WhileEssentials is most obviously an update for Windows Server Essentials 2011, it also includes some features that make it an excellent next server for Windows Home Server fans. One of these is media sharing, which needs to be enabled first and then configured for optimal use.
You’re prompted to set up Essentials 2012’s media server as part of the initial setup tasks in the Dashboard. That said, if you skip over this step, you can enable the media server at any time by visiting Settings, Media from the Dashboard. Just click the On button to enable it.
There are three related settings here to consider.
Video streaming quality. This setting will determine the quality of video streaming from the server over both the local network and, via Remote Web Access Media Player, over the Internet. You can set this to one of four settings—low, medium, high, and best—but note that your server’s ability to effectively stream video at these settings is in fact determined by the performance of the server’s processor. This is unfortunately hard to gauge because—wait for it—Windows Server 2012 doesn’t actually provide a WEI (Windows Experience Index) score anymore. This Microsoft support page has some generally useless information about this issue.
Media library name. By default, your Essentials 2012-based media library will be seen as “Digital Media Library” in connecting clients such as Windows Media Player or the Xbox 360. You can customize this name to something you prefer.
Customize media library. If you click the Customize button, you’ll be presented with a window letting you determine which shared folders can present media to clients that connect to the server. If you select No for any of these folders, those locations will not be available when a media client (again, applications like Windows Media Player or the Xbox 360) connects to the server. (Folders that are disabled in this way still appear when your browse the server’s folder shares via Network Explorer from Windows 7 or 8, however. This is for media sharing purposes only.)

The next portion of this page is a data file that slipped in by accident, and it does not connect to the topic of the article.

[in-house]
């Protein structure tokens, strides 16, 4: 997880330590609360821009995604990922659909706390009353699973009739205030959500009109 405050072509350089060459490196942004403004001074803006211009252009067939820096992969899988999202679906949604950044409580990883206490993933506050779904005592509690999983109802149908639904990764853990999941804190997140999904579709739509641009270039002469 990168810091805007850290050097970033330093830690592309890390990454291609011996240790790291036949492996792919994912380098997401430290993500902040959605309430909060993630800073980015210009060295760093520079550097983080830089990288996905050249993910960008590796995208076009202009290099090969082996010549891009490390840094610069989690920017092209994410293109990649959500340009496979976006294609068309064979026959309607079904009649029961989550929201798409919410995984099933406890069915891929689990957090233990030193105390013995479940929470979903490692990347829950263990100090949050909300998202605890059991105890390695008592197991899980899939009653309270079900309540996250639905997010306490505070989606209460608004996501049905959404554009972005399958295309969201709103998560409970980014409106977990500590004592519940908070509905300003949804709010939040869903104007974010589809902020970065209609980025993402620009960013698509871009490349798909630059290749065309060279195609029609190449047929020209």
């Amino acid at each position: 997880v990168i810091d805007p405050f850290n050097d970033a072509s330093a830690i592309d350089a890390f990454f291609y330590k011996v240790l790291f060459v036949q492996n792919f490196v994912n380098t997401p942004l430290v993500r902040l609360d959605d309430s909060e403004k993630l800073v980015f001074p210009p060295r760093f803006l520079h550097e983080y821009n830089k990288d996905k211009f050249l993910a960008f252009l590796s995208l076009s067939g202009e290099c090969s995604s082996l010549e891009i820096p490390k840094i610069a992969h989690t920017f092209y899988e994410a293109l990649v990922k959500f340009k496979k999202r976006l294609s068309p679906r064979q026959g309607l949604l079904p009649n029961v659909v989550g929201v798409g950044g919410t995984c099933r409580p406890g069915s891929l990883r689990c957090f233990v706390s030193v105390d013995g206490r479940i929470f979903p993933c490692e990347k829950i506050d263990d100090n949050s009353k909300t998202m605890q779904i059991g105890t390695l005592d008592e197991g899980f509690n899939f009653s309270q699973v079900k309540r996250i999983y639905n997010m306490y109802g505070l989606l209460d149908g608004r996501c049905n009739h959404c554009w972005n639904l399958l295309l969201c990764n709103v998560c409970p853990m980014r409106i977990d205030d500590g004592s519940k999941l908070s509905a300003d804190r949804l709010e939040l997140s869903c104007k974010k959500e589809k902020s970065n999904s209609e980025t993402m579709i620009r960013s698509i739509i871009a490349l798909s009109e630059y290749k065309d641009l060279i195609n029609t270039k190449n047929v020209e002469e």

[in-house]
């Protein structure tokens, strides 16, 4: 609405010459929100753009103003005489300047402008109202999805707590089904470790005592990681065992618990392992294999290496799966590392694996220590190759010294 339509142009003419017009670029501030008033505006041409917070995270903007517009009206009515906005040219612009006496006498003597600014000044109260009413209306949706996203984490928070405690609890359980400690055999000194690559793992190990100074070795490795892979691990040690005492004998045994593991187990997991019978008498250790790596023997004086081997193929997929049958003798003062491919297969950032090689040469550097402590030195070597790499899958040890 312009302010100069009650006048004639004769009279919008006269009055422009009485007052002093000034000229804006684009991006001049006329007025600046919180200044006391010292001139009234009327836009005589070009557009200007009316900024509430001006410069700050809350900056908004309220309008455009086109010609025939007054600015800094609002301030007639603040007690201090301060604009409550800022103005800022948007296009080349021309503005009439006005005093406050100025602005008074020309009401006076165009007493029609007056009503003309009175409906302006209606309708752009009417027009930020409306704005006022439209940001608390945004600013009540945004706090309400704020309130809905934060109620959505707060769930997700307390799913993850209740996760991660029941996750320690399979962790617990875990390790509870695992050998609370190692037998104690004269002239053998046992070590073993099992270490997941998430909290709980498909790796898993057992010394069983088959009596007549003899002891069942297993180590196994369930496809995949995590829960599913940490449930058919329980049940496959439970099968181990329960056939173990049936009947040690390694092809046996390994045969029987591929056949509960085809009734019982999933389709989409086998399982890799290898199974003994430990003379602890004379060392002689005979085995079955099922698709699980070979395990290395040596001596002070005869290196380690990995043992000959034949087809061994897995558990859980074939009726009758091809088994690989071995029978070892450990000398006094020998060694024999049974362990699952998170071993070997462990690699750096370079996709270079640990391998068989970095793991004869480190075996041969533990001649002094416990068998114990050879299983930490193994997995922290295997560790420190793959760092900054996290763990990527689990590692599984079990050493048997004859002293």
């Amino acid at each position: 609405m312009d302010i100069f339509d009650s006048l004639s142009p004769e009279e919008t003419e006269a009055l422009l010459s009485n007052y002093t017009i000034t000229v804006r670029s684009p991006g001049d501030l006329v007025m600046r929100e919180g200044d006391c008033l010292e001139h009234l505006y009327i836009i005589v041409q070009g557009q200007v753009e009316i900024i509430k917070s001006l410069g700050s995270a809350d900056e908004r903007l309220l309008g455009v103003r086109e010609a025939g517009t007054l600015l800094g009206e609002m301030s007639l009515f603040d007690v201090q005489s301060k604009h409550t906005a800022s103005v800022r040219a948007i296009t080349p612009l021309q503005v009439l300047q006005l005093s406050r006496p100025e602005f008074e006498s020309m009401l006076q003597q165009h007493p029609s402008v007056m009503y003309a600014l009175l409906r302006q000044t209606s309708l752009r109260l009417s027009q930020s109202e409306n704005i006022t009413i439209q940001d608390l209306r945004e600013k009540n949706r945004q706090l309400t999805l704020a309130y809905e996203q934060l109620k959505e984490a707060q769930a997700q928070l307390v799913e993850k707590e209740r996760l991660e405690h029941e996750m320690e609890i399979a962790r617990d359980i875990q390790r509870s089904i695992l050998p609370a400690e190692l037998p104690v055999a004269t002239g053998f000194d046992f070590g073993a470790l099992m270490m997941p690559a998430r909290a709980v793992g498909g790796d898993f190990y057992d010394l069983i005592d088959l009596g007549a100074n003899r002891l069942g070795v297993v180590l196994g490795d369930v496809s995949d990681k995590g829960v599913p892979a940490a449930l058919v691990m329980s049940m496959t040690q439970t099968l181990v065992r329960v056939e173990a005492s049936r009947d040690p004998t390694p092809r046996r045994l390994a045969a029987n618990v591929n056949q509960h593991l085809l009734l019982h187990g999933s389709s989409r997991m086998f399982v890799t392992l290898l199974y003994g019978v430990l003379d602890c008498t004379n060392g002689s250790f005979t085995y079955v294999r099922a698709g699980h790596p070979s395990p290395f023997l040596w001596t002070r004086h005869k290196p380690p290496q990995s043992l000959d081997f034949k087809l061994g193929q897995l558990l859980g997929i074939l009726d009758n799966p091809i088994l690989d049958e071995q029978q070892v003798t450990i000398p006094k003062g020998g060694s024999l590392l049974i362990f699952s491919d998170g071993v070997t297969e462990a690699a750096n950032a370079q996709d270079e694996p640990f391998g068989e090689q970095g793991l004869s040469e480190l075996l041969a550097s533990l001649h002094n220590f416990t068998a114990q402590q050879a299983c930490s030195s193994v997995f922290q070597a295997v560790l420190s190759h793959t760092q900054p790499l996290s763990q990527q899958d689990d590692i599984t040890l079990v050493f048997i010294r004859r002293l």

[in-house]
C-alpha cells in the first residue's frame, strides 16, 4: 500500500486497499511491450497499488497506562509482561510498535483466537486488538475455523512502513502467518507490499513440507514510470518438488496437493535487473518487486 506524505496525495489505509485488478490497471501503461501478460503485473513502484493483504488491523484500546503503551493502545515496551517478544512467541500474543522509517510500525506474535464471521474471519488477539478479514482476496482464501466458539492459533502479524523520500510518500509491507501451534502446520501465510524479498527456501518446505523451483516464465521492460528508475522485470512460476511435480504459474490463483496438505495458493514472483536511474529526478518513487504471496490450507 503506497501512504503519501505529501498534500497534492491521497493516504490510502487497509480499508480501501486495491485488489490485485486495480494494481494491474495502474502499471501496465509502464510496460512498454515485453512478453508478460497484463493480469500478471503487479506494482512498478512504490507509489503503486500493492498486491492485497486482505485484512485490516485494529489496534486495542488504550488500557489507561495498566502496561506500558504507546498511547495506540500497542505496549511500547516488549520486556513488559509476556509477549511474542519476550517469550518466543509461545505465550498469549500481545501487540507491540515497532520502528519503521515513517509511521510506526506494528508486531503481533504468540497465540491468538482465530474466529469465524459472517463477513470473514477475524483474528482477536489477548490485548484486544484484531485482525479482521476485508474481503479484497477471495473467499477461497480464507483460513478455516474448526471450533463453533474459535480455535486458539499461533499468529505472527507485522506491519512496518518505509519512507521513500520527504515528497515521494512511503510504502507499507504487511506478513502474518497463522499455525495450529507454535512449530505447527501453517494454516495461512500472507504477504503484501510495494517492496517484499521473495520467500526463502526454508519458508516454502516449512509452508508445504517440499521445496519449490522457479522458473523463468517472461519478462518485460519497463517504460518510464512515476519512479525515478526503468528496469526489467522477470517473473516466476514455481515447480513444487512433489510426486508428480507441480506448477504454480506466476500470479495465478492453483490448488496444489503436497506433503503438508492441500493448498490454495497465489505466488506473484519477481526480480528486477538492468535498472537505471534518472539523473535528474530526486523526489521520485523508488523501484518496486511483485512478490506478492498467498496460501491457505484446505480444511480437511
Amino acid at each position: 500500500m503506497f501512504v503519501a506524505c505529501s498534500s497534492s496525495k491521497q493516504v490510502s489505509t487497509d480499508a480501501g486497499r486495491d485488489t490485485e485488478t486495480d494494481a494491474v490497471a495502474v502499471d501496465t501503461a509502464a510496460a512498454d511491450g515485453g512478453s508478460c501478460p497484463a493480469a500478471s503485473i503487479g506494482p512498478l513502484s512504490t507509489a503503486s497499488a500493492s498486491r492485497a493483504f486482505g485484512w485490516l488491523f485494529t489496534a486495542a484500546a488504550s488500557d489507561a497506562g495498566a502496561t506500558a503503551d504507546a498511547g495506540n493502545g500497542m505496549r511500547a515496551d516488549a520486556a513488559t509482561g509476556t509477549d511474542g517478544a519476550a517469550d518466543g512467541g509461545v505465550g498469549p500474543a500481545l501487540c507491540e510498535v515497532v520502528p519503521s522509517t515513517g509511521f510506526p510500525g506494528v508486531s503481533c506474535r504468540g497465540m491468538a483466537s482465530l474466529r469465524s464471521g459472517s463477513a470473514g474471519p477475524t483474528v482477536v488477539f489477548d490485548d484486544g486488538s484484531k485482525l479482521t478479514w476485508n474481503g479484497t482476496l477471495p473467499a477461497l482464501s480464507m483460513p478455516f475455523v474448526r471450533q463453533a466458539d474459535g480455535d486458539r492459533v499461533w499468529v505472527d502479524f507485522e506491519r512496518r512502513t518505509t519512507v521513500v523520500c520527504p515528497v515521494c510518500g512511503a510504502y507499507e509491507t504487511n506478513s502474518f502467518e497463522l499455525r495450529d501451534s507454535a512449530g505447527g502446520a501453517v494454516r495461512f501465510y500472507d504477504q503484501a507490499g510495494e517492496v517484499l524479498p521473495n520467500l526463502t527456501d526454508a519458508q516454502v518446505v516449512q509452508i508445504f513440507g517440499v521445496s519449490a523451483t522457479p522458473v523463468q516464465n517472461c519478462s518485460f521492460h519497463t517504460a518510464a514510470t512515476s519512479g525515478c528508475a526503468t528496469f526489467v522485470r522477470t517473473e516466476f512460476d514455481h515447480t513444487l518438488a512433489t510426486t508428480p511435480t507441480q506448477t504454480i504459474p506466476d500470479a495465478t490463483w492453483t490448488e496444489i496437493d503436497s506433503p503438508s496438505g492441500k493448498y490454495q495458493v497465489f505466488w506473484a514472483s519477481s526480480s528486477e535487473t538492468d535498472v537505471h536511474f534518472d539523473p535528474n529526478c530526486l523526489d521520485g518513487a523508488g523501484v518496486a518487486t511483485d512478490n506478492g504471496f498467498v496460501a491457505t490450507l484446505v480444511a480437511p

Enabling media sharing accomplishes two things.
First, it makes four new folder shares—Music, Pictures, Recorded TV, and Videos—available to clients that connect over the local network. Previous to adding the media server, Essentials provided shares such as Company, File History Backups, Folder Redirection, and Users. Each of these new shares will be available for normal Network Explorer browsing from Windows 7 and 8 clients even if you elect not to share media from some of these folders, as described above.
Second, it makes media available for sharing using standard DLNA (Digital Living Network Alliance) technologies. You can “see” these DLNA-compatible media servers in Network Explorer, under the Media Devices group:
To use them, you need a compatible client. For example, in Windows Media Player, these servers and their shared media will appear in the “Other Libraries” area.
Likewise, you can browse the contents of these media shares from your Xbox 360 and then use the built-in music and video players to play the content you find. To do so, tap the Xbox Guide button on the Xbox 360 controller or remote. Then, from the Xbox Guide interface, navigate right to Media. Here, select either Music Player or Video Player, and then choose the media library from which to connect. On my network, I see two Essentials 2012-based servers, which are listed as MICRO: Home Server and ESS: Digital Media Server in Xbox 360. In each case, the capitalized first name is the machine name and the second name is the name of the media library.
Note: The Essentials 2012 media sharing feature will work with any DLNA-compatible device, not just Microsoft clients.
Media sharing works outside the normal Windows access rights controls. So while you may restrict the access of a shared folder to certain users, and then in more granular ways on a user-by-user basis, media sharing is either on or off. And if it is on, it is globally available for browsing and playback by any compatible client on the network. And that includes devices and PCs that are not part of the domain.